With Silicon Valley under increased scrutiny on Capitol Hill, Democratic lawmaker Keith Ellison is asking the Federal Trade Commission for more information about its long-closed antitrust investigation of Google.
"Given the impact Google has on small businesses, the flow of information, and that Google controls an outsize portion of the market for online search and online advertising, the public has a right to know what the Federal Trade Commission found in its investigation into Google," Rep. Ellison (D-Minnesota) wrote this week to Acting FTC Chair Maureen Ohlhausen.
In January 2013, the FTC closed a 20-month probe of Google without finding that the company had violated antitrust laws by promoting its own services in its search results. Former Chairman Jon Leibowitz said that Google's primary reason for touting its own offerings in the search results was "to improve the user experience," as opposed to harming potential competitors.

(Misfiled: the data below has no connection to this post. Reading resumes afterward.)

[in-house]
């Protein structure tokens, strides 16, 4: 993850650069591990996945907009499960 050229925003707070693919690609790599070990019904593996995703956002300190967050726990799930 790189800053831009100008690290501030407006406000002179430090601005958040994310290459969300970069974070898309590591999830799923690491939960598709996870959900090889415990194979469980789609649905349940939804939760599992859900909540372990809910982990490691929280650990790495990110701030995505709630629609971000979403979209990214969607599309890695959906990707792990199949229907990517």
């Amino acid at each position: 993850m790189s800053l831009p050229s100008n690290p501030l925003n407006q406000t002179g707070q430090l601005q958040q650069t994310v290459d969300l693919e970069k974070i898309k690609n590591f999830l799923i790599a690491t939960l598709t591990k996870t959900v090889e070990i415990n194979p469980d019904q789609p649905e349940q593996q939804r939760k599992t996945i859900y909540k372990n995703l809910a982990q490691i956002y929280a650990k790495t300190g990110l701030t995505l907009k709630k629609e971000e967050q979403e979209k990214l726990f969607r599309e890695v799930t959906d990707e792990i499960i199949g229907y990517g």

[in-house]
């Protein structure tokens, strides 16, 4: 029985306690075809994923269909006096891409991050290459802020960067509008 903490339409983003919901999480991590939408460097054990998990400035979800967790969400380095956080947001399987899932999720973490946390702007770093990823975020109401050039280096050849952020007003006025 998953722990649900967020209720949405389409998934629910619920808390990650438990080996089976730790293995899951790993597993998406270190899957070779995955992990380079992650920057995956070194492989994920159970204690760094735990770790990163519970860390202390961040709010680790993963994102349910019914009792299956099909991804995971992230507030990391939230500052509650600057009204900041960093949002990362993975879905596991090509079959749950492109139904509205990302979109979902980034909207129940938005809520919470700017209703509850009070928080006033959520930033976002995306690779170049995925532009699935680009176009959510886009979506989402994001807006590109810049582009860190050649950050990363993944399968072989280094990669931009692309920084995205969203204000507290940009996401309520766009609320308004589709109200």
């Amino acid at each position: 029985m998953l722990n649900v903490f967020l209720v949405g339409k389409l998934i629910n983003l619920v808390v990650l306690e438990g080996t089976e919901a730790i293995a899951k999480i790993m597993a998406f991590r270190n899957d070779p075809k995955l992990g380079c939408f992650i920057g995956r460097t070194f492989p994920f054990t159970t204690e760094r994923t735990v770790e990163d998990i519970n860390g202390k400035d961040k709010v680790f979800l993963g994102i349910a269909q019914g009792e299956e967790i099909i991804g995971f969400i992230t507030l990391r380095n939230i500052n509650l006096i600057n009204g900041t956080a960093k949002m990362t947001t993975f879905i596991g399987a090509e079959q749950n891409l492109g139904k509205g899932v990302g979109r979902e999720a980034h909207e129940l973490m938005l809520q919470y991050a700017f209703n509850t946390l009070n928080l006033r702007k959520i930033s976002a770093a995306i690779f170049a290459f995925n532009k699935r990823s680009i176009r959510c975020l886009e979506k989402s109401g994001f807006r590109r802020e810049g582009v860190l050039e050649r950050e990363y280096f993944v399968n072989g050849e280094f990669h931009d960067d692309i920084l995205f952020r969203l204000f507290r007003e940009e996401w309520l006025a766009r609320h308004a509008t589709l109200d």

At the time, Google also agreed to make minor changes to its services. Notably, the search company promised to allow companies to opt out of appearing in the vertical search engines -- like Google Local -- but still appear in the general search results.
This June, antitrust regulators in the EU fined Google $2.7 billion for promoting its own shopping service in the search results. Google is appealing the decision.
Ellison says the EU's move provides a "compelling reason" for the FTC to publicly release its prior reports.